When President Obama vowed to reform the health care system, he promised that no American would lose the coverage that they currently have. If HR 3962 passes as is, Congress will have broken his promise. The Stupak Amendment, which restricts public funding for abortions, was proposed to obtain bipartisan support for the health care bill in the House, but in this regard it was unsuccessful. Although every Republican except one voted for the Stupak Amendment, only one Republican voted for the health care bill. In essence, women’s rights were sacrificed to pass a bill that takes away some of the benefits they already have.

A restriction on the use of public funds to cover abortion was already in place with the Hyde Amendment (1976), but apparently this was not enough. The Stupak Amendment prohibits any coverage of abortion in the public option, except in cases of rape, incest or threat to the life of the mother. It also prevents anyone who receives a federal subsidy from purchasing a plan that covers abortion. Lastly, it bans private insurance companies that participate in the exchange from offering abortion coverage, even to individuals who privately purchase insurance. Eighty-seven percent of insurance plans currently cover it, which they would no longer be able to do if they chose to participate in the new federally subsidized exchange.

If the health care reform bill passes with the Stupak Amendment, women will actually lose coverage instead of gaining more comprehensive insurance. Abortion is a common medical procedure and a standard in insurance plans. More than one in three women will have an abortion by the time they are 45. Under the Stupak Amendment, many women, particularly low- and middle-income individuals who will depend on the government-subsidized program or whose employers opt to use it, will be unable to obtain coverage for this expensive procedure. The Stupak amendment financially discriminates against women preventing them from receiving this medical procedure making it a privilege instead of a legal right.

There have been a few steps to change the Stupak Amendment. The Capps Compromise, introduced in the House, strives to make health care reform abortion neutral. Under this compromise, the government could neither mandate nor prohibit coverage for abortion services in plans in the insurance exchange, and the Hyde Amendment is upheld. However, this has not yet been adopted, and there is still a lot of work to be done to ensure that women’s health coverage remains comprehensive.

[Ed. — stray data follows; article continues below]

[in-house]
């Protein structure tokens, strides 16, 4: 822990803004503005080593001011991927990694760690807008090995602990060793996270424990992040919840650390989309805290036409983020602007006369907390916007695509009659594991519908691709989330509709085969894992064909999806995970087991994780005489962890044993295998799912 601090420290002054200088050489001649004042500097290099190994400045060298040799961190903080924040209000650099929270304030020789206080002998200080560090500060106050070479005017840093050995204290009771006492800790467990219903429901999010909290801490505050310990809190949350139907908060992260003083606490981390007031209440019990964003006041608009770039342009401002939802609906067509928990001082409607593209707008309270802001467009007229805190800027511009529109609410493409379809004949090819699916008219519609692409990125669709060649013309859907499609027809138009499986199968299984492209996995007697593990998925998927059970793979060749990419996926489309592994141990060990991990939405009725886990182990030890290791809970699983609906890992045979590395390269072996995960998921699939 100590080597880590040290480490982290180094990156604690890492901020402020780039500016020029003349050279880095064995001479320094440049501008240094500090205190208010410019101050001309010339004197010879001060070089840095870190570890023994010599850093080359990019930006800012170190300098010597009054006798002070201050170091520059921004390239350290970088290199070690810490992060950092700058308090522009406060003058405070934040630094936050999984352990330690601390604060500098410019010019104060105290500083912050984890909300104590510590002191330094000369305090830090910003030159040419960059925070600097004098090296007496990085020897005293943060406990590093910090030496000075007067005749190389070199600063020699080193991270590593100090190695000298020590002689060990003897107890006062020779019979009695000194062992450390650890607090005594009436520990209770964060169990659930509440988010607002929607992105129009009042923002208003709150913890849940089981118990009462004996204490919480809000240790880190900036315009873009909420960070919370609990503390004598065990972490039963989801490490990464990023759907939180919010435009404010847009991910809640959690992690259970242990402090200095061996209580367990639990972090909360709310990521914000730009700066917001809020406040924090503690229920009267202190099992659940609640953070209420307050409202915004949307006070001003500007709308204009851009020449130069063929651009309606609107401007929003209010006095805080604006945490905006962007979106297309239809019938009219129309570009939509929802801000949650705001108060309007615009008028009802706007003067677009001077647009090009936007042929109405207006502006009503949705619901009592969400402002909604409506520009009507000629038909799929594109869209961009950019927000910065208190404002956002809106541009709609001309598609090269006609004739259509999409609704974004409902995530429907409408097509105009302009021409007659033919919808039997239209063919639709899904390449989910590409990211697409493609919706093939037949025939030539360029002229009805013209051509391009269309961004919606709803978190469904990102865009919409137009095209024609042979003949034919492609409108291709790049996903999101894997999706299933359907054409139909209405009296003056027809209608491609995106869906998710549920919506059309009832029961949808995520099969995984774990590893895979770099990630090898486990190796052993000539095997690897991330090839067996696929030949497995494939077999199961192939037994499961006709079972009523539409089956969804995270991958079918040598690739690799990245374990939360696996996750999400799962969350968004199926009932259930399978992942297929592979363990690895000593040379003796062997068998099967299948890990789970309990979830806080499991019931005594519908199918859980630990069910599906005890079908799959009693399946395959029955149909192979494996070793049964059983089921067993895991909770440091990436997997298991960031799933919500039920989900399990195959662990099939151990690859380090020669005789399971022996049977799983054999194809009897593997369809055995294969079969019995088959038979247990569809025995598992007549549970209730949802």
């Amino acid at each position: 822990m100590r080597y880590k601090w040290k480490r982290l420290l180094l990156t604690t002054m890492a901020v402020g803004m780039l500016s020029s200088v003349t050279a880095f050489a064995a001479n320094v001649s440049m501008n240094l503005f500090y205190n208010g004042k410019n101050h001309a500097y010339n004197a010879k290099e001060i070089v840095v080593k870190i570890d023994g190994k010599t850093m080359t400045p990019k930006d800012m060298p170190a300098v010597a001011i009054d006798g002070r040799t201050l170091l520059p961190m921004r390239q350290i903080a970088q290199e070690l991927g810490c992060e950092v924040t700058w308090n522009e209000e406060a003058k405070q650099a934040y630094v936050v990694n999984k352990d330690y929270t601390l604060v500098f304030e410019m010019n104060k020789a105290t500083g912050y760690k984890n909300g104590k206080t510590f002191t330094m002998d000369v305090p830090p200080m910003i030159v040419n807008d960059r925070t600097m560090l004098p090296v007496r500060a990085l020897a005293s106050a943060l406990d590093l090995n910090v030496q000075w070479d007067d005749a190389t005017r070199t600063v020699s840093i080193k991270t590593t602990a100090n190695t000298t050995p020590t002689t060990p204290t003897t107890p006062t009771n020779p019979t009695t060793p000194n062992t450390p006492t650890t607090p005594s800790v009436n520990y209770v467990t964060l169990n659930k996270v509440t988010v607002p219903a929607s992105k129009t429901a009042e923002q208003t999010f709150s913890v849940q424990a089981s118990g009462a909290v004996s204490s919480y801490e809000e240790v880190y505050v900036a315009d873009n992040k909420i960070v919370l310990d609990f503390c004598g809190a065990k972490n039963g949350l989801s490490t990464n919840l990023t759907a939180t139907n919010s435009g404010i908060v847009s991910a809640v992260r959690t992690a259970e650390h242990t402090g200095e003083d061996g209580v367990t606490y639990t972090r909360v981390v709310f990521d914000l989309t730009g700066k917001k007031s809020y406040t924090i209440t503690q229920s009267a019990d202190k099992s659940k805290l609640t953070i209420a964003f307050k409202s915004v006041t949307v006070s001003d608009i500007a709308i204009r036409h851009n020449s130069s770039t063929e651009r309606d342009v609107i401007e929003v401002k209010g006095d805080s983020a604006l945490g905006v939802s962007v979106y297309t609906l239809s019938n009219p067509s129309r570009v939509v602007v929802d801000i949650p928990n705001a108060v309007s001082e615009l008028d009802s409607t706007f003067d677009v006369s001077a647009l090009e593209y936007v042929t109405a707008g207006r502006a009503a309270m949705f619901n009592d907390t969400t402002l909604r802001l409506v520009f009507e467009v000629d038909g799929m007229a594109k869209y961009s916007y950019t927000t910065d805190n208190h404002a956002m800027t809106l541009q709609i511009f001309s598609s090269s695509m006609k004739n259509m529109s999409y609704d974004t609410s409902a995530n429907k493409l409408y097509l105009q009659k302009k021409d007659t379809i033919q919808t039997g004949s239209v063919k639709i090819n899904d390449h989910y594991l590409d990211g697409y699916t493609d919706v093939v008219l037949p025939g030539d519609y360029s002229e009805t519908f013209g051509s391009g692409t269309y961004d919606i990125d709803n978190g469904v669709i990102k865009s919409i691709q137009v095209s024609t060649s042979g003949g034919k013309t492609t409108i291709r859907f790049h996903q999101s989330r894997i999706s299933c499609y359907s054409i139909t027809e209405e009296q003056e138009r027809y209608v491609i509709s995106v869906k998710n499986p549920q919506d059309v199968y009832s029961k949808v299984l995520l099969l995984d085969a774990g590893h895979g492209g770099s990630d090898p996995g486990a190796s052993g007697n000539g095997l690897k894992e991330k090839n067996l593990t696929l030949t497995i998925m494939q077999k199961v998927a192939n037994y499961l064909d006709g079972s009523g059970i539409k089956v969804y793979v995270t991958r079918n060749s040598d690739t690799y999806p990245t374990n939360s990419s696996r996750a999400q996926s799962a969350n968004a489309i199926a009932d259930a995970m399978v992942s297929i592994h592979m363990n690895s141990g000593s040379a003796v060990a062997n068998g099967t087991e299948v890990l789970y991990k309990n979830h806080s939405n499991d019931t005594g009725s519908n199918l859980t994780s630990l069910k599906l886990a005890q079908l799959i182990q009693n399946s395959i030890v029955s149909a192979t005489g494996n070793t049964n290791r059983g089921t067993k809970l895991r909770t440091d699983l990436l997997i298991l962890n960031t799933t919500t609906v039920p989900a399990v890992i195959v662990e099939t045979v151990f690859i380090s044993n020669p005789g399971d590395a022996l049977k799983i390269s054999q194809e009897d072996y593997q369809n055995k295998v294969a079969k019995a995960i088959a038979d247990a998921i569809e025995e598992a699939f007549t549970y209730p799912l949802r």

Abortion is legal and needs to remain accessible. The goal of health care reform is to ensure that all Americans, regardless of income, have access to the medical care they need. However, this amendment undermines that objective. The Stupak Amendment severely limits access to abortion and thus reduces women’s freedom to choose. The ideologies of a few should not restrict the freedom of millions of Americans from obtaining coverage for this crucial and common medical procedure. Health care reform should not reduce medical coverage for women and therefore should not be passed at the expense of women’s rights.

Written on behalf of Women’s Caucus.
Smigelski is a member of the class of 2010.
Anderson is a member of the class of 2010.

Colin’s Review Rundown: Future and Metro Boomin, Lizzy McAlpine, Benson Boone, Civerous

Is it bad? Definitely not! But I found myself continually checking my phone to see how many tracks were left.

Live updates: Wallis Hall sit-ins

Editor’s Note (5/4/24): This article is no longer being updated. For our most up to date coverage, look for articles…

UR Baseball beats Hamilton and RIT

Yellowjackets baseball beat Hamilton College on Tuesday and RIT on Friday to the scores of 11–4 and 7–4, respectively.